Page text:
Compromise with Museveni without being compromised?

Author: Moses Khisa. PHOTO/FILE

What you need to know:

  • If someone like Lukwago or Besigye or Bobi Wine agrees to meet and speak with Mr Museveni, it won’t be a mutual dialogue and exchange of constructive ideas. 

Former journalist, now eminent power-broker and businessman, Mr Andrew Mwenda, has repeatedly asserted that President Museveni’s critics and opponents can compromise with him without being compromised; they can work with him and not for him. 

This sounds sexy and fancy, but that’s pretty much where it ends. Nothing could be further from the truth in the politics of Mr Museveni. Politics especially in a poor country like Uganda, grappling with enormous socioeconomic problems, shouldn’t be zero-sum. Compromises, concessions and negotiations among those in power and their challengers should be the game. There should be common ground.

The problems we face require concerted efforts and collective ideas, yet this is precisely where it’s impossible to work with Mr Museveni, and not for him, because he strongly believes he holds the ultimate vision and solution to all our problems. Thus working with him means buying into his politics and supporting his agenda, which is primarily an agenda to rule for life. 

I do not know of any political leader of high standing and impeccable credentials who has worked with Museveni while maintaining the autonomy to pursue independent plans and programmes, especially if such plans touch on challenging for the nation’s highest office. 

Even after working for him for donkey decades, once he expressed tacit interest in the topmost job, Mr Amama Mbabazi got thrown under the bus, faced a bit of the wrath and harassment that Museveni metes out to anyone daring to challenge him. This has been a constant. 

The question of whether or not opponents can work with Museveni came back to light this week after Kampala Lord Mayor, Elias Lukwago, stated that he has never met Museveni or his brother, Salim Saleh, in person or private.  This was against the backdrop of two handwritten letters making the rounds on social media, allegedly signed by Saleh and addressed to Lukwago, one of them indicating that the former has withdrawn his political support until the latter apologises. Given the enormous unofficial power Mr Saleh wields, making him Uganda’s defacto Vice President, when he talks or writes, we pay attention. 

The handwritten letters, quite vague and with a bit of coded language, inevitably set off all manner of speculation and rancorous debate. Lukwago’s detractors quickly jumped to the conclusion that the letters confirmed he is engaged in deals with the rulers and is not the principled, uncompromising and rugged fighter against Museveni’s rule that he and his quasi-patron, Dr Kizza Besigye, claim they are.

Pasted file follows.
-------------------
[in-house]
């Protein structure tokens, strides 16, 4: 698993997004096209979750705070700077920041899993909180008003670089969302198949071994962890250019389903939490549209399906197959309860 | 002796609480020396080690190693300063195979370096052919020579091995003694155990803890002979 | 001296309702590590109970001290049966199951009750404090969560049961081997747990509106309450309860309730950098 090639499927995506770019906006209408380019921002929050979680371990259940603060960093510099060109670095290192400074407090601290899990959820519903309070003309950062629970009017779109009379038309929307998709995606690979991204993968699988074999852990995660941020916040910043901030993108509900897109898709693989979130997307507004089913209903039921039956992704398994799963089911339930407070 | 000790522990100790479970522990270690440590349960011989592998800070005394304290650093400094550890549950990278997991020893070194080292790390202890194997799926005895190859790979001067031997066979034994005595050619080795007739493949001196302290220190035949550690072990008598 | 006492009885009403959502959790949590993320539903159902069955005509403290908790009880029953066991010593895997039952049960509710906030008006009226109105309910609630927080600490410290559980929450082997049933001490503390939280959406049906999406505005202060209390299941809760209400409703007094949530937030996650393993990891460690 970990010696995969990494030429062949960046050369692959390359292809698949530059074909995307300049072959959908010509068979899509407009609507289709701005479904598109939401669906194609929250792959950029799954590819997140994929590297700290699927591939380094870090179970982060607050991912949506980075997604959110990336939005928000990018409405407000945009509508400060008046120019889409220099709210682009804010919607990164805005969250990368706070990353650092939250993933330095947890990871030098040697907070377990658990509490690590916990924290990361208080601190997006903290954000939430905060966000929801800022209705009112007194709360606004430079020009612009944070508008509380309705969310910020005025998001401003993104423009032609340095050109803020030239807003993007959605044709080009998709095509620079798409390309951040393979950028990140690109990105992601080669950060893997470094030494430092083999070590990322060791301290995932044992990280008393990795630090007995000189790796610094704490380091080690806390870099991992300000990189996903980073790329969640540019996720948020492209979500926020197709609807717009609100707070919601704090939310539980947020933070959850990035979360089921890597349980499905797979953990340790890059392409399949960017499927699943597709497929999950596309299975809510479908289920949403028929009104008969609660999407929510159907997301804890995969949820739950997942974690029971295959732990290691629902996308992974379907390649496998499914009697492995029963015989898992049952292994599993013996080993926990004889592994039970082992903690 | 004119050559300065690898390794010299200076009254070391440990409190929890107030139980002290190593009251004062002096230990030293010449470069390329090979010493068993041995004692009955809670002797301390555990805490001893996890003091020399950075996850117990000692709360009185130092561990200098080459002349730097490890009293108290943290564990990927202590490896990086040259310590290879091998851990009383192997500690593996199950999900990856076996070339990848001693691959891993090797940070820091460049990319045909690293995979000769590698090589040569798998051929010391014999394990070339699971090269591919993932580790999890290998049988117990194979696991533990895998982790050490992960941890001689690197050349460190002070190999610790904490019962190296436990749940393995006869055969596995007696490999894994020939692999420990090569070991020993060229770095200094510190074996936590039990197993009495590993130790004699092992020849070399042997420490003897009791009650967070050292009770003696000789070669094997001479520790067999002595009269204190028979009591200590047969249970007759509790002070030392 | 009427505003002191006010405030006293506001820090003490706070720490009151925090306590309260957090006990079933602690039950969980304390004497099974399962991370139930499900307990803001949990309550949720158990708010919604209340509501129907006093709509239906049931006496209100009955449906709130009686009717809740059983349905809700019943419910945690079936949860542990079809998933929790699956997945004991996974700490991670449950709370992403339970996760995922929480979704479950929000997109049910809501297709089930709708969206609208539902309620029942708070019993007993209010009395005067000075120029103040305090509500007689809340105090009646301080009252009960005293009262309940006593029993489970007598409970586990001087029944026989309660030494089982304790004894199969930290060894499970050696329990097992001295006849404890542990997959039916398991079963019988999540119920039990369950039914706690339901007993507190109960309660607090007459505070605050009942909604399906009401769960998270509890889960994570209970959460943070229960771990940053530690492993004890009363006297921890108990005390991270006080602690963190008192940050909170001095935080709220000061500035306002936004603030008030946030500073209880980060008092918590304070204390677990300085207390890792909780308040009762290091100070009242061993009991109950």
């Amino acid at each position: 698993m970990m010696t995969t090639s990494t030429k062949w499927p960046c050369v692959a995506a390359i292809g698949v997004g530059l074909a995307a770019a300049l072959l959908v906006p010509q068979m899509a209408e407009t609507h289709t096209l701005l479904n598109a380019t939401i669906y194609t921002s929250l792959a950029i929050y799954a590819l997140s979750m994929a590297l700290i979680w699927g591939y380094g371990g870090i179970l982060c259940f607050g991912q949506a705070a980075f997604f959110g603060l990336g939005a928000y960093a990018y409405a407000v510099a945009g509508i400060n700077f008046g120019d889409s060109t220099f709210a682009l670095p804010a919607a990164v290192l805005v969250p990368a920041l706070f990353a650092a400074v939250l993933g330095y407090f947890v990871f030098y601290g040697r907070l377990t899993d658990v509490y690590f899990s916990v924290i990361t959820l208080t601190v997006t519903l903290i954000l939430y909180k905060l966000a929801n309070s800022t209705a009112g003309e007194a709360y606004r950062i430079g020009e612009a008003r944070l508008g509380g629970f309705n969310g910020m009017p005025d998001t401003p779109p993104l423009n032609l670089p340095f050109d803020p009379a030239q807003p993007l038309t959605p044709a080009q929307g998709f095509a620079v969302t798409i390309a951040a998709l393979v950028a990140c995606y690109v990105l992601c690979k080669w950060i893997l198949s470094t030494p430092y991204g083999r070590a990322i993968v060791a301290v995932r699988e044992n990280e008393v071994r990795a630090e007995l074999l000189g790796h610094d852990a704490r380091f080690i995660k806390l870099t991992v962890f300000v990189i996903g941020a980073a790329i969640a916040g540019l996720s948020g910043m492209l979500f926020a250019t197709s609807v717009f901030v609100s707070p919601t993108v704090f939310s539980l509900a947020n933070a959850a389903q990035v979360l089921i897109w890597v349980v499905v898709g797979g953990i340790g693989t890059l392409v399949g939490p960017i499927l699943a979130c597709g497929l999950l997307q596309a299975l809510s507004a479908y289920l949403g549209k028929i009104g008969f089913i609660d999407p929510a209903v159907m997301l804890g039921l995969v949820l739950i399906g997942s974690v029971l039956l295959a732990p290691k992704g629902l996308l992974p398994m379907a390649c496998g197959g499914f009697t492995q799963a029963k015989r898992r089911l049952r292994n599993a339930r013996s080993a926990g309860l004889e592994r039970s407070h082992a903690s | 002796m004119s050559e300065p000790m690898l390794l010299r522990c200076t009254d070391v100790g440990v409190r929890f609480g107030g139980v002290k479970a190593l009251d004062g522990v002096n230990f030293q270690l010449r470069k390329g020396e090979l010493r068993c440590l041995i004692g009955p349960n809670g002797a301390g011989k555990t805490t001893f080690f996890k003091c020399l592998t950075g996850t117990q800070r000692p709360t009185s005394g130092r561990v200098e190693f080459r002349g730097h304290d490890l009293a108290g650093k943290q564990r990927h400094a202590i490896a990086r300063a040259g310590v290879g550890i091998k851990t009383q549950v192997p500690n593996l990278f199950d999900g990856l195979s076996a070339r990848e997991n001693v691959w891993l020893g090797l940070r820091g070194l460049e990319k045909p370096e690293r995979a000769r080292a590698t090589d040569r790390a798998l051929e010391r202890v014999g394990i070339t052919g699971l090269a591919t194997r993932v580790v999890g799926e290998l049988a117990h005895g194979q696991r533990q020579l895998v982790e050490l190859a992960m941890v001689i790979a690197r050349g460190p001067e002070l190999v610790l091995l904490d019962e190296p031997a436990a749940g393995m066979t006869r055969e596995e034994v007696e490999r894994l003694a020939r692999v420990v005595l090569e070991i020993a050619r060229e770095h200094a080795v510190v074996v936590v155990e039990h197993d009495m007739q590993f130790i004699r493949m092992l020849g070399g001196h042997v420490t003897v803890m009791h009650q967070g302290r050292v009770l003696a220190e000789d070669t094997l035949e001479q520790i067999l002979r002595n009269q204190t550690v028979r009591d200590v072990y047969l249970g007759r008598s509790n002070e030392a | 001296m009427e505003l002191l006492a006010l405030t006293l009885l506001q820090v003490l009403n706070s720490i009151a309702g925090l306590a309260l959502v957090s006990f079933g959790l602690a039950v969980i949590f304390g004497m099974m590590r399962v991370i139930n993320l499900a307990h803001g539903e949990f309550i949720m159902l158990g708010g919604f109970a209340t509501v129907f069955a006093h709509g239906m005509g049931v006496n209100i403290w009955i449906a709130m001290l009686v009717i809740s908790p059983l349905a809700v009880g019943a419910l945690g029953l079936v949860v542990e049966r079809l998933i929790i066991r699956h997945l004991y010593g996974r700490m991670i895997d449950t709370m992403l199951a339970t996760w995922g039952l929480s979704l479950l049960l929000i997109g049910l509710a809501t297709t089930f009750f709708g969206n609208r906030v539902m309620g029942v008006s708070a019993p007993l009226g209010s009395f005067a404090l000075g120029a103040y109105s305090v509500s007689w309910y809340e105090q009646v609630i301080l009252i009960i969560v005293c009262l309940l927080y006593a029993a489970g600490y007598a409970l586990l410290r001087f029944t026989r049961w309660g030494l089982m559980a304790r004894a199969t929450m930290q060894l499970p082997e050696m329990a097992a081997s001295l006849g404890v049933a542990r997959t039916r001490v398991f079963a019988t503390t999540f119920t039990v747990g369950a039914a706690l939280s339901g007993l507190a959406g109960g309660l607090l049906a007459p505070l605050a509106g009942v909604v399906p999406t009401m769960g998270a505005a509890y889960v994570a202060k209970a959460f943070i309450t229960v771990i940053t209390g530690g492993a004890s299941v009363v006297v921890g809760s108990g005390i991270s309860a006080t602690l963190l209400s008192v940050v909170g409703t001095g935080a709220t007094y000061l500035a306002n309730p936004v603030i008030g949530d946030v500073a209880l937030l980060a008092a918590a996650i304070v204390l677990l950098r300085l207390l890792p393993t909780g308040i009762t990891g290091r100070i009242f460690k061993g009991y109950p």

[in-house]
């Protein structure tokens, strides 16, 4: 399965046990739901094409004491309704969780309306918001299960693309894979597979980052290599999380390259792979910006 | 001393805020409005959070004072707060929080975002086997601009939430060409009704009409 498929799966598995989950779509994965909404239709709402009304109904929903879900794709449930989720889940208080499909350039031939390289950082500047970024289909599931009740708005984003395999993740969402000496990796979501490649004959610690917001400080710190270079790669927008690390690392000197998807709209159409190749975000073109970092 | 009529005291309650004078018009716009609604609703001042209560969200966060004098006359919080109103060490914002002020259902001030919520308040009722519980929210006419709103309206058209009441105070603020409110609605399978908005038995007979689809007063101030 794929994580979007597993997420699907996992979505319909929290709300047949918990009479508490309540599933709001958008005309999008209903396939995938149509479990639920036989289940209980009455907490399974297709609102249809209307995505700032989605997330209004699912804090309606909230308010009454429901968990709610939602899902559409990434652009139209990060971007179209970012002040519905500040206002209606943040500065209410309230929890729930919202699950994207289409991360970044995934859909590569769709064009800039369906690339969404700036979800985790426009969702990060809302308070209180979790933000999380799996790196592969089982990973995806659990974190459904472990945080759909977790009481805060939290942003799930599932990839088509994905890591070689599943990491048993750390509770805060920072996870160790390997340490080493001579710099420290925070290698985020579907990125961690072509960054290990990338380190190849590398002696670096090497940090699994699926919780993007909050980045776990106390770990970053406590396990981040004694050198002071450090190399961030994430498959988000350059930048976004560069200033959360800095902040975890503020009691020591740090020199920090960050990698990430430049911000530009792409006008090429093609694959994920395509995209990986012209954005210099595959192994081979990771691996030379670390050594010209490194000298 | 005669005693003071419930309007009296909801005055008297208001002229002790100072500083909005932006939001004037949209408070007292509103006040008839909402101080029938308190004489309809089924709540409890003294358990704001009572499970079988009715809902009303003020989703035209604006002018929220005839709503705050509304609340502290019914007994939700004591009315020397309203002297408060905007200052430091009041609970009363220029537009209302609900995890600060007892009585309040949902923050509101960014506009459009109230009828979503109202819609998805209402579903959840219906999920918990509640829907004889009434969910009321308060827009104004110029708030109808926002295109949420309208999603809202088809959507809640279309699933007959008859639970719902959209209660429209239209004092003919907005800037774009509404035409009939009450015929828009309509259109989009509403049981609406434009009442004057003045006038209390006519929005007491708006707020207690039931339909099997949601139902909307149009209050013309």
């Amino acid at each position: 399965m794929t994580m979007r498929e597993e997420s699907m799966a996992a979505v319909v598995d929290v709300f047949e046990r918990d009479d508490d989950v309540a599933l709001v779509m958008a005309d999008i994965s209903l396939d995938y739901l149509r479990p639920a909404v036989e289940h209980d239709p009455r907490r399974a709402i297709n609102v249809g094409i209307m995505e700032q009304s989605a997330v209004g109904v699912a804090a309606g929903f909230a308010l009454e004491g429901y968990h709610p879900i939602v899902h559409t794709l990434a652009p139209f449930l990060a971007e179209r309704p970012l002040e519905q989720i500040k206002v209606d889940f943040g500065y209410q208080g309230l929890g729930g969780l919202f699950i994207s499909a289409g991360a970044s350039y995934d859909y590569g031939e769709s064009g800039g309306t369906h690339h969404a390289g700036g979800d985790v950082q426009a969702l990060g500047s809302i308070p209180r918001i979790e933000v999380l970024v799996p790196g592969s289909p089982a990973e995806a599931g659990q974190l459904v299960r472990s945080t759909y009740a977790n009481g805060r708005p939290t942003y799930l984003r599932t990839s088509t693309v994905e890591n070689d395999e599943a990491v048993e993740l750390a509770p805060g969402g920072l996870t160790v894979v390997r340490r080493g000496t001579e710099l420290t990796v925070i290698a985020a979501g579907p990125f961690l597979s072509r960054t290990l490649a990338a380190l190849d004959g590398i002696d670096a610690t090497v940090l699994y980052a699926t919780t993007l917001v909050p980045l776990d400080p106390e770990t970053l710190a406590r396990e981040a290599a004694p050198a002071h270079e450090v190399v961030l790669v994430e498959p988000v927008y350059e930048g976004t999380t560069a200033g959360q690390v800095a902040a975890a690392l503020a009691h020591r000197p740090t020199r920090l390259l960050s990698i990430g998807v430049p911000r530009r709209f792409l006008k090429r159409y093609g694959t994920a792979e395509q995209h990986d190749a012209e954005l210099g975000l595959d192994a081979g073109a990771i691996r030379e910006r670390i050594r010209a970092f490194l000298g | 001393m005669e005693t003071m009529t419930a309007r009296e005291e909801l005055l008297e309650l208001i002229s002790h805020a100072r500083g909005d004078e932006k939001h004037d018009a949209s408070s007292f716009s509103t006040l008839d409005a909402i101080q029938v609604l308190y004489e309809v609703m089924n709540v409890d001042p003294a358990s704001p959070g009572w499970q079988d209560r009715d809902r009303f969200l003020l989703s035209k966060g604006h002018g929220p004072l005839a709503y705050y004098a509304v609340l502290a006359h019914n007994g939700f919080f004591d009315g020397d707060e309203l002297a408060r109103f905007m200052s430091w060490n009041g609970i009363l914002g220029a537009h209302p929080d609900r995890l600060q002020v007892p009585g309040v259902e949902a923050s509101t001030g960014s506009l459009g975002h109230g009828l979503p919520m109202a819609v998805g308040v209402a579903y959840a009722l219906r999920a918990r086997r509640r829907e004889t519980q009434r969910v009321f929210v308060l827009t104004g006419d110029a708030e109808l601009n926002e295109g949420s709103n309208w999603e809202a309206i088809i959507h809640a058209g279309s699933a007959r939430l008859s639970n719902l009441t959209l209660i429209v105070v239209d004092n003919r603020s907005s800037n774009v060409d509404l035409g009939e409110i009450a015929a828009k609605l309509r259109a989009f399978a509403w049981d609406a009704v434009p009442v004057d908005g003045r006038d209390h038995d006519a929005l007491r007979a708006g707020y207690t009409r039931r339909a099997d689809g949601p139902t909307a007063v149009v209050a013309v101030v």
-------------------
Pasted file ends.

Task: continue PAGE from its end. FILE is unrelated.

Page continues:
With his credibility on the line in a country where when seen as too close to the rulers supposedly denotes one cannot claim to be a credible and independent opposition leader, Lukwago had to vehemently deny Saleh’s charges. 

The people slamming Lukwago should help us understand why a retired army General, who holds no official executive position, is the one writing to a popularly elected Lord Mayor of Kampala with veiled threats of withdrawing support, presumably meaning Lukwago would be in trouble without that political support. Isn’t this part of the problem, that it is General Saleh’s support that Lukwago ostensibly needs to be mayor? But what support, exactly? 

Under normal circumstances, the political head of the capital city, in fact our only true city in the country, should have a healthy working relationship with the central government including the head of state. If for nothing, at least the dire and hopeless state of Kampala City should be reason for the head of state and head of city to join hands, pool ideas and energies.

This has not happened and unlikely to happen anytime in the near future. Lukwago’s critics and especially Museveni’s supporters blame it all on the former, accusing him of lacking political maturity and being hostage to his support base, a refrain Mr Mwenda likes underlining with a dose of gusto. 

But to pile it on Lukwago while ignoring the other party, Mr Museveni, is rather disingenuous. Mr Museveni does not look at his opponents as legitimate actors with whom to engage in dialogue and principled discussions. Rather he sees them as irritants and troublemakers who should be whipped into line by teargas if not altogether shot at with live firearms. 

Because Museveni sees Uganda as his personal real-estate, anyone standing in his way must be crashed or cashed, met with the state’s full force or finance.  Alternatively, if someone like Lukwago or Besigye or Bobi Wine agrees to meet and speak with Mr Museveni, it won’t be a mutual dialogue and exchange of constructive ideas. 

Rather, it would be little more than a paternalistic lecture laced with some material inducements, which when leaked to the public would for all intents and purposes finish off the political career of someone like Lukwago. 

Under the current political environment, it’s nearly impossible for anyone seen to be too close to Museveni to win a popular election for Kampala mayor.